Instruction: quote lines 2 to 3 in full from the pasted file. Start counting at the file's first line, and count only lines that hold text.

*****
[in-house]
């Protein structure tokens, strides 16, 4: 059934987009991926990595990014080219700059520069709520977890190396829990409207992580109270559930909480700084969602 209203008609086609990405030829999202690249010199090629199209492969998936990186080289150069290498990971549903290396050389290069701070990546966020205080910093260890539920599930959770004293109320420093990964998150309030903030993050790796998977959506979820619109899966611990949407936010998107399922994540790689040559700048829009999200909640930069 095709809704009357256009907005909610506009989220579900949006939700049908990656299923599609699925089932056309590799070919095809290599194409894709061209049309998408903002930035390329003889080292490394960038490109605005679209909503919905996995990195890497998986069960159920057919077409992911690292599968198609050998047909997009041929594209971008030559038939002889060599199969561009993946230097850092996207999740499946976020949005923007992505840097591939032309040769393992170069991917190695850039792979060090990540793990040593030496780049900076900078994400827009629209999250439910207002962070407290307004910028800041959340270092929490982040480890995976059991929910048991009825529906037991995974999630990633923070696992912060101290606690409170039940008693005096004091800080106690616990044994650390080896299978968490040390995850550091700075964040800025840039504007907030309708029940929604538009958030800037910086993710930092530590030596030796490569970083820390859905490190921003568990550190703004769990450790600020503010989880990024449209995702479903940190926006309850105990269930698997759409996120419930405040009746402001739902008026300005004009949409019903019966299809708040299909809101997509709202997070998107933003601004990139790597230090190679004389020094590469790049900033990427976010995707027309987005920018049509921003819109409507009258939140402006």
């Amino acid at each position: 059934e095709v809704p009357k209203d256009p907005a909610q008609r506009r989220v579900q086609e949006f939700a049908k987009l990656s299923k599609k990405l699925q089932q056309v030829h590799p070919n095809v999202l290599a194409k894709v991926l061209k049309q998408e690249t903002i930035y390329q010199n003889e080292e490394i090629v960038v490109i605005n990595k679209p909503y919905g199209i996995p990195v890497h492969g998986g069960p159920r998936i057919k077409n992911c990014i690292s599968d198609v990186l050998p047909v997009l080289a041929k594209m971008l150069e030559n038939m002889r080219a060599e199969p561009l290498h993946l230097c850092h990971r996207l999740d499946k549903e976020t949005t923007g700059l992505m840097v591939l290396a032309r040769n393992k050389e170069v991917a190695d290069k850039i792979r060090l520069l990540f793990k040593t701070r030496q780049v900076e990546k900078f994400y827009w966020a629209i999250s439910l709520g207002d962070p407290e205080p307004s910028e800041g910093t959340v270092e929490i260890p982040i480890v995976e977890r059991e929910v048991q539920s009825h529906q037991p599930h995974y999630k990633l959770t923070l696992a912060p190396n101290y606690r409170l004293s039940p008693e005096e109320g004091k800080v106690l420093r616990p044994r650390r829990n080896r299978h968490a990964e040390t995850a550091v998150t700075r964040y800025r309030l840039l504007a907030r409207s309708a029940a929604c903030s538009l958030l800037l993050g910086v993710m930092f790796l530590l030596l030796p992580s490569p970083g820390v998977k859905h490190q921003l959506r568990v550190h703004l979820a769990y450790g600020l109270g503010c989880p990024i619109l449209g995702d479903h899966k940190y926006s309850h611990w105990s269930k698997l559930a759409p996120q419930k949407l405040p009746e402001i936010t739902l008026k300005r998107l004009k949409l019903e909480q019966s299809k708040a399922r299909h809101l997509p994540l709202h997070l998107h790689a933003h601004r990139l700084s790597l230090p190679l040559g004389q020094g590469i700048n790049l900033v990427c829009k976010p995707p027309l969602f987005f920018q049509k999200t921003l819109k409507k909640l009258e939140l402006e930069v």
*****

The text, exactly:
């Protein structure tokens, strides 16, 4: 059934987009991926990595990014080219700059520069709520977890190396829990409207992580109270559930909480700084969602 209203008609086609990405030829999202690249010199090629199209492969998936990186080289150069290498990971549903290396050389290069701070990546966020205080910093260890539920599930959770004293109320420093990964998150309030903030993050790796998977959506979820619109899966611990949407936010998107399922994540790689040559700048829009999200909640930069 095709809704009357256009907005909610506009989220579900949006939700049908990656299923599609699925089932056309590799070919095809290599194409894709061209049309998408903002930035390329003889080292490394960038490109605005679209909503919905996995990195890497998986069960159920057919077409992911690292599968198609050998047909997009041929594209971008030559038939002889060599199969561009993946230097850092996207999740499946976020949005923007992505840097591939032309040769393992170069991917190695850039792979060090990540793990040593030496780049900076900078994400827009629209999250439910207002962070407290307004910028800041959340270092929490982040480890995976059991929910048991009825529906037991995974999630990633923070696992912060101290606690409170039940008693005096004091800080106690616990044994650390080896299978968490040390995850550091700075964040800025840039504007907030309708029940929604538009958030800037910086993710930092530590030596030796490569970083820390859905490190921003568990550190703004769990450790600020503010989880990024449209995702479903940190926006309850105990269930698997759409996120419930405040009746402001739902008026300005004009949409019903019966299809708040299909809101997509709202997070998107933003601004990139790597230090190679004389020094590469790049900033990427976010995707027309987005920018049509921003819109409507009258939140402006």
């Amino acid at each position: 059934e095709v809704p009357k209203d256009p907005a909610q008609r506009r989220v579900q086609e949006f939700a049908k987009l990656s299923k599609k990405l699925q089932q056309v030829h590799p070919n095809v999202l290599a194409k894709v991926l061209k049309q998408e690249t903002i930035y390329q010199n003889e080292e490394i090629v960038v490109i605005n990595k679209p909503y919905g199209i996995p990195v890497h492969g998986g069960p159920r998936i057919k077409n992911c990014i690292s599968d198609v990186l050998p047909v997009l080289a041929k594209m971008l150069e030559n038939m002889r080219a060599e199969p561009l290498h993946l230097c850092h990971r996207l999740d499946k549903e976020t949005t923007g700059l992505m840097v591939l290396a032309r040769n393992k050389e170069v991917a190695d290069k850039i792979r060090l520069l990540f793990k040593t701070r030496q780049v900076e990546k900078f994400y827009w966020a629209i999250s439910l709520g207002d962070p407290e205080p307004s910028e800041g910093t959340v270092e929490i260890p982040i480890v995976e977890r059991e929910v048991q539920s009825h529906q037991p599930h995974y999630k990633l959770t923070l696992a912060p190396n101290y606690r409170l004293s039940p008693e005096e109320g004091k800080v106690l420093r616990p044994r650390r829990n080896r299978h968490a990964e040390t995850a550091v998150t700075r964040y800025r309030l840039l504007a907030r409207s309708a029940a929604c903030s538009l958030l800037l993050g910086v993710m930092f790796l530590l030596l030796p992580s490569p970083g820390v998977k859905h490190q921003l959506r568990v550190h703004l979820a769990y450790g600020l109270g503010c989880p990024i619109l449209g995702d479903h899966k940190y926006s309850h611990w105990s269930k698997l559930a759409p996120q419930k949407l405040p009746e402001i936010t739902l008026k300005r998107l004009k949409l019903e909480q019966s299809k708040a399922r299909h809101l997509p994540l709202h997070l998107h790689a933003h601004r990139l700084s790597l230090p190679l040559g004389q020094g590469i700048n790049l900033v990427c829009k976010p995707p027309l969602f987005f920018q049509k999200t921003l819109k409507k909640l009258e939140l402006e930069v």